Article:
The world has seen a rapid increase in globalisation since the 1990s, and with this has come heightened flow of capital, ideas and culture between nation-states. This shift has fed into all aspects of life; increased air travel, shifting means of bi-lateral exchange, new forms of digital currencies and much more. It has also fostered some sobering changes, such as the escalated flow of displaced peoples, new global tensions and rising inequality. ‘Incommensurable: Photomedia in the era of globalisation’ staged at Drill Hall Gallery, Canberra, takes these global multiplicities as its point of departure. Exhibition curator Terence Maloon elaborates on the unprecedented potential of contemporary photomedia, ‘Practitioners of photomedia have responded creatively to the new formats and technical possibilities that have come within their reach, and they have also benefited mightily from the opportunities of low-cost international travel, with the result that, generally speaking, they have been exceptionally alert observers of the spread and impact
Featuring largely photomedia-based works by Nick Danziger, Merilyn Fairskye, Ciara O’Brien, David Stephenson, Martin Walch and Anne Zahalka, the exhibition exemplifies how the documentary image has become the dominant mode of address in engaging with themes of global proliferation. Every day we see the circulation of such images through televised news programs, social media platforms and newspapers, and the consumption of these images has become the ‘new normal’. We have also observed much of this cross over into popular culture, for instance, British Sri Lankan Tamil rapper M.I.A’s music video Borders (2016), which depicts refugees climbing fences, travelling in overcrowded boats and walking in long lines. Exiled Chinese artist Ai Wei Wei’s recent film Human Flow (2017) exposes some of these same images that have now become the trope of address for the refugee experience.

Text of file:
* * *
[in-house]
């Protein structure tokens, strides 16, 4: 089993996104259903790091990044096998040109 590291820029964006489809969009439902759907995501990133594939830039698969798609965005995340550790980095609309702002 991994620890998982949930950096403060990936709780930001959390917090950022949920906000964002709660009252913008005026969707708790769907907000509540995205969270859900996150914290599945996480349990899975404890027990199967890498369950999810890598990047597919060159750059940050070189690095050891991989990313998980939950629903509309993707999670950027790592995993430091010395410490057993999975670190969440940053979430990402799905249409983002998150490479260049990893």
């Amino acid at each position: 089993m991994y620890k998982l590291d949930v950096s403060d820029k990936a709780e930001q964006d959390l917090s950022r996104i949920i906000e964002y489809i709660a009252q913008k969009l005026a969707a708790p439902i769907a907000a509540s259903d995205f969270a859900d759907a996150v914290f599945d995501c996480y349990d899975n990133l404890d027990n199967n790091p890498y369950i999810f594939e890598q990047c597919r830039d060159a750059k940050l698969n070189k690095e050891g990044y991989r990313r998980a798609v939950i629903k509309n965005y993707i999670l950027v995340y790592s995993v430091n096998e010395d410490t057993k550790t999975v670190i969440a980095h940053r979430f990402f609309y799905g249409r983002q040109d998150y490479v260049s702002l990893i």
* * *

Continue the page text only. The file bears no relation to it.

‘Incommensurable: Photomedia in the era of globalisation’ presents new constellations surrounding the experience of global exchange. Martin Walch reflects on his artist-residency in Antarctica, while the photographs of Anne Zahalka give insight into her time spent in Morocco. The extravagance of David Stephenson’s photos of the Hong Kong harbour, a site marked by colonial histories and capital, is juxtaposed against Ciara O’Brien’s large mural-style print of life-jackets, from a series of photographs the artist took in 2016 at a refugee camp on the Greek island of Lesbos while volunteering for a Swedish humanitarian aid organisation. Merilyn Fairskye presents video works thematically hinged on the nuclear energy industry, and Nick Danziger offers reflections on early career travel to greater China.
Overall, this exhibition is a thoughtful reflection on the role of photomedia in an era where the disparate axes of globalisation are hatching an incommensurable new milieu. The show pushes viewers to move beyond our pre-existing ideas, misconceptions and stereotypes; presenting a collective passage of unlearning to see the world today, anew.
Tess Maunder is a writer and curator, currently working between Australia, Asia and the United States.
ANU Drill Hall Gallery
Until 8 April, 2018
Australian Capital Territory